Vietnam to Ban Short, Fat Traffic Police in Hanoi
Short, pot-bellied policemen will be banned from traffic duty in Vietnam's capital Hanoi and given office jobs in a bid to improve the force's public image, police said Wednesday.
Details of the new height and weight restrictions were not available but the head of Hanoi's traffic police said they were working on a list of cops who didn't measure up and would be redeployed out of sight.
"Police with pot-bellies, or who are too small, will be moved to office work to avoid their coming into contact with the public," Colonel Dao Vinh Thang told Agence France Presse.
"This is one of the strategies to build up the image of Hanoi's traffic police in 2013," he added.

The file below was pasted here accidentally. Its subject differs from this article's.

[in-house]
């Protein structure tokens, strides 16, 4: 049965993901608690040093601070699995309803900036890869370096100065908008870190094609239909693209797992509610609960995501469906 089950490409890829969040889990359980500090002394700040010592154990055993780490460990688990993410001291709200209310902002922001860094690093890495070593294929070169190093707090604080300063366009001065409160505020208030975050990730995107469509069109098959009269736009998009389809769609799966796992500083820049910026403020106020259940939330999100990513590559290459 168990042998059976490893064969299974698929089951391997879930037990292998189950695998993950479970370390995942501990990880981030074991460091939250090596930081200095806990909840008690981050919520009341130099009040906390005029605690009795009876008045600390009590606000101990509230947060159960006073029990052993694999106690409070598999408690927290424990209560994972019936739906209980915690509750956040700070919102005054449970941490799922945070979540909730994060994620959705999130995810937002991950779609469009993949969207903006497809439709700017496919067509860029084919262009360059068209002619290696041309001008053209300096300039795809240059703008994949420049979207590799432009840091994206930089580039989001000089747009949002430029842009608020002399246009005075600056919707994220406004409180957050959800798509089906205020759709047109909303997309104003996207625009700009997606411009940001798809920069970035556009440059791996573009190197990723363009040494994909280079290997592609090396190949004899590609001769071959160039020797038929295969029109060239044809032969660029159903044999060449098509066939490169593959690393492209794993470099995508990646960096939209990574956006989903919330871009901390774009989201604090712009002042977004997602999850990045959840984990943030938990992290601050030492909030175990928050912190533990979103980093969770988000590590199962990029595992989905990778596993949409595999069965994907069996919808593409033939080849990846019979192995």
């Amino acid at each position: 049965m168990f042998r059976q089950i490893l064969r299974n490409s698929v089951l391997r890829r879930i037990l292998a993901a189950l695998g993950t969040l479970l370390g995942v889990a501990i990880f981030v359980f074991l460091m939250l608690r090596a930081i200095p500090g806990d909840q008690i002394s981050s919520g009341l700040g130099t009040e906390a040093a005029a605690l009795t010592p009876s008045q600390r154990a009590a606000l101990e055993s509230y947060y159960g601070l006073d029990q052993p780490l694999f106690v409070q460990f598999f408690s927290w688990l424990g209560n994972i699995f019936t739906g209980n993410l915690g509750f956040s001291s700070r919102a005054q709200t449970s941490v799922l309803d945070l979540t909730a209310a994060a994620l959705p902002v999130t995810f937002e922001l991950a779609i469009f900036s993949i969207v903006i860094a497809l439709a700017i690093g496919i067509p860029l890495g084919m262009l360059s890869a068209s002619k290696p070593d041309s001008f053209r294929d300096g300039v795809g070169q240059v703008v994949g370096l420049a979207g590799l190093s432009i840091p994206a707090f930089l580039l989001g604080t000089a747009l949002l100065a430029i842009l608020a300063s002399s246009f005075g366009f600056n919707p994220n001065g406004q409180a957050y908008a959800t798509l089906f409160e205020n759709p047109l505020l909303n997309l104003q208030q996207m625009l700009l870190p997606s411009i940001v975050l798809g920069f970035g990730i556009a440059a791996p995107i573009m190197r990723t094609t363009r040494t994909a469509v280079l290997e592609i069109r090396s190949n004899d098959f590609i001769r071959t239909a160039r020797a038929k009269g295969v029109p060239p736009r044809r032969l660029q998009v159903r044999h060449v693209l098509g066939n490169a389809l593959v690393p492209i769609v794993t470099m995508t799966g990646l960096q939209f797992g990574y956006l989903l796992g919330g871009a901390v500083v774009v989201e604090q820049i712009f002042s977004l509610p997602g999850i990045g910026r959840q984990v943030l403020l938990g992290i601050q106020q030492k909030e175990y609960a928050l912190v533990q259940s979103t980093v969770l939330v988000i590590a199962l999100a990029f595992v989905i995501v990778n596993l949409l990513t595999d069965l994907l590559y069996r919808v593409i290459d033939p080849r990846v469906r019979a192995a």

Vietnam's traffic police -- which were voted the "most corrupt" institution in the communist country according to a recent World Bank-funded survey -- have long been dogged by a poor public image.
In 2011, authorities banned traffic police from wearing sunglasses on duty and warned them not to hide behind trees to ambush motorists to extract fines.
Earlier this year, authorities introduced specially-trained female officers on busy corners during rush hour in a bid to "cast a friendly light" onto the force, state media reported at the time.
The move to weed out fat, short policemen is a good initiative which may help improve public perceptions of the force, policeman Nguyen Trong Thai told state media Wednesday.
"It is necessary for officers to undergo regular physical training," he said.